The World’s First Science Fiction Television Program


    “78 Years Ago Today, BBC Aired The World’s First Science Fiction Television Program

    The oldest science fiction program to have been broadcast on television was a BBC production, which first aired 78 years ago today: a live recording of Karel Čapek’s seminal play, R.U.R. (Rossum’s Universal Robots).

    Just two years after the BBC Television Service launchedR.U.R. was adapted into the 35-minute-long production that aired on February 11, 1938 at 3:20 p.m.

    It’s unclear whether any recordings survived the decades, but it’s worth noting that the play’s special effects made it a natural fit for the television format. A week before BBC first aired the program, the Radio Times advertised R.U.R. as “a play that should lend itself very well indeed to television from the point of view of effects.” Granted, the effects were probably rudimentary and the production may have used more than its fair share of tin foil, but a marketing first is still a first.

    R.U.R. might have peaked in popularity in the 1920s and ’30s, but it remains the bedrock that much of modern science fiction draws on. To this day, the play is occassionally adapted and revived, and its themes run through many television shows and movies now in production. Whether it is Doctor WhoThe Terminator or The Matrix, each of these science fiction franchises has a piece of Rossum’s Universal Robots at its core.” – The Smithsonian

    R.U.R. by Karel Čapek (Czechoslovakia)

    Date premiered : 25 January 1921 ; Original language : Czech

    R.U.R. is a 1920 science fiction play by the Czech writer Karel Čapek.

    R.U.R. stands for Rossumovi Univerzální Roboti (Rossum’s Universal Robots).

    However, the English phrase Rossum’s Universal Robots had been used as the subtitle in the Czech original. It premiered on 25 January 1921 and introduced the word “robot” to all languages and to science fiction as a whole.

    R.U.R. quickly became famous and was influential early in the history of its publication.

    By 1923, it had been translated into thirty languages.

    The play begins in a factory that makes artificial people, called roboti (robots), out of synthetic organic matter. They are not exactly robots by the current definition of the term; these creatures are closer to the modern idea of cyborgs, androids or even clones, as they may be mistaken for humans and can think for themselves. They seem happy to work for humans at first, but that changes, and a hostile robot rebellion leads to the extinction of the human race. Čapek later took a different approach to the same theme in War with the Newts, in which non-humans become a servant class in human society.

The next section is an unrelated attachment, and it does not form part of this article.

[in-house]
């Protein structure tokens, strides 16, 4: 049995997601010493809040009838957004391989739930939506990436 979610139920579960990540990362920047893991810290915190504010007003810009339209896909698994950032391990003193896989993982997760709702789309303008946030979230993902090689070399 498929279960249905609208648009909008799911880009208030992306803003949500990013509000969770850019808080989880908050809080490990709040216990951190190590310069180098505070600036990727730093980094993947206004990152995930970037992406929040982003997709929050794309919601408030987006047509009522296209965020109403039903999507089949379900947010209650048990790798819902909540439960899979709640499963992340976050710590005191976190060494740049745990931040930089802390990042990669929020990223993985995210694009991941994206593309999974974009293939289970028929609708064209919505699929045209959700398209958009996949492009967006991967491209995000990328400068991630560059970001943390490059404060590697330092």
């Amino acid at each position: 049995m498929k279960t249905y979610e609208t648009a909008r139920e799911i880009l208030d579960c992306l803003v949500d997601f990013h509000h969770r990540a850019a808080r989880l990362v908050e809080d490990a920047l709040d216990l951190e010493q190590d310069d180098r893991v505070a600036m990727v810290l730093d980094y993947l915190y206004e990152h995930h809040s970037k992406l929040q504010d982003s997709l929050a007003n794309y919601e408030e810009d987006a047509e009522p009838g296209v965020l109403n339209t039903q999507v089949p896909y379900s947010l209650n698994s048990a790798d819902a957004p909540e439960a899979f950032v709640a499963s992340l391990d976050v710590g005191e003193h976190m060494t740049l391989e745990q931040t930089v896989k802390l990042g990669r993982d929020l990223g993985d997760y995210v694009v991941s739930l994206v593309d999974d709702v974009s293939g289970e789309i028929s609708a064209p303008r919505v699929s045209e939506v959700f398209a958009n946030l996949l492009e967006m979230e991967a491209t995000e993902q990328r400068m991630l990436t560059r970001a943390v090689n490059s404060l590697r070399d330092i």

R.U.R. is dark but not without hope, and was successful in its day in both Europe and the United States.

    In a limited sense, Karel Čapek’s robots resemble more modern conceptions of man-made life forms, such as the Replicants in Blade Runner, and the humanoid Cylons in the re-imagined Battlestar Galactica, but in Čapek’s time there was no conception of modern genetic engineering (DNA’s role in heredity was not confirmed until 1952).

    There are descriptions of kneading-troughs for robot skin, great vats for liver and brains, and a factory for producing bones. Nerve fibers, arteries, and intestines are spun on factory bobbins, while the Robots themselves are assembled like automobiles. Čapek’s robots are living biological beings, but they are still assembled, as opposed to grown or born.

    One critic has described Čapek’s Robots as epitomizing “the traumatic transformation of modern society by the First World War and the Fordist assembly line.”

    Origin of the word

    The play introduced the word Robot, which displaced older words such as “automaton” or “android” in languages around the world. In an article in Lidové noviny Karel Čapek named his brother Josef as the true inventor of the word. In Czech, “robota” means forced labour of the kind that serfs had to perform on their masters’ lands, and is derived from “rab“, meaning “slave.”

    The name Rossum is an allusion to the Czech word rozum, meaning “reason,” “wisdom,” “intellect” or “common-sense.” It has been suggested that the allusion might be preserved by translating “Rossum” as “Reason,” but only the Majer/Porter version translates the word as “Reason”.

    Production history